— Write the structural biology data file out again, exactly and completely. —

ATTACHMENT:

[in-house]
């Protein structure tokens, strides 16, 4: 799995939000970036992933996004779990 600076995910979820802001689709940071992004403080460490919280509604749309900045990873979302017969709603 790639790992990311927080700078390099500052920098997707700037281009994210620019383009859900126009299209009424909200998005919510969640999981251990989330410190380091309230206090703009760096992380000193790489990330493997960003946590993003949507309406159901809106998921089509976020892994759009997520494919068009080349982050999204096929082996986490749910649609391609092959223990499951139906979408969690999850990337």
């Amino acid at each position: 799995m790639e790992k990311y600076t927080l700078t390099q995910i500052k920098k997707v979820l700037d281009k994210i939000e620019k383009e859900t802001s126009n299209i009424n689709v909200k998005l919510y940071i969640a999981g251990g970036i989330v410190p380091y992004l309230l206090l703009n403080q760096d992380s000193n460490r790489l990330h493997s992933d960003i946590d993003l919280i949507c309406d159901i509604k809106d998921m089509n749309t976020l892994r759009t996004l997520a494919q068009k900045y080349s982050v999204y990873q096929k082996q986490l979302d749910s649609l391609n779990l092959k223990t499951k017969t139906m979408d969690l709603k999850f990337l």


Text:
[in-house]
């Protein structure tokens, strides 16, 4: 799995939000970036992933996004779990 600076995910979820802001689709940071992004403080460490919280509604749309900045990873979302017969709603 790639790992990311927080700078390099500052920098997707700037281009994210620019383009859900126009299209009424909200998005919510969640999981251990989330410190380091309230206090703009760096992380000193790489990330493997960003946590993003949507309406159901809106998921089509976020892994759009997520494919068009080349982050999204096929082996986490749910649609391609092959223990499951139906979408969690999850990337």
């Amino acid at each position: 799995m790639e790992k990311y600076t927080l700078t390099q995910i500052k920098k997707v979820l700037d281009k994210i939000e620019k383009e859900t802001s126009n299209i009424n689709v909200k998005l919510y940071i969640a999981g251990g970036i989330v410190p380091y992004l309230l206090l703009n403080q760096d992380s000193n460490r790489l990330h493997s992933d960003i946590d993003l919280i949507c309406d159901i509604k809106d998921m089509n749309t976020l892994r759009t996004l997520a494919q068009k900045y080349s982050v999204y990873q096929k082996q986490l979302d749910s649609l391609n779990l092959k223990t499951k017969t139906m979408d969690l709603k999850f990337l």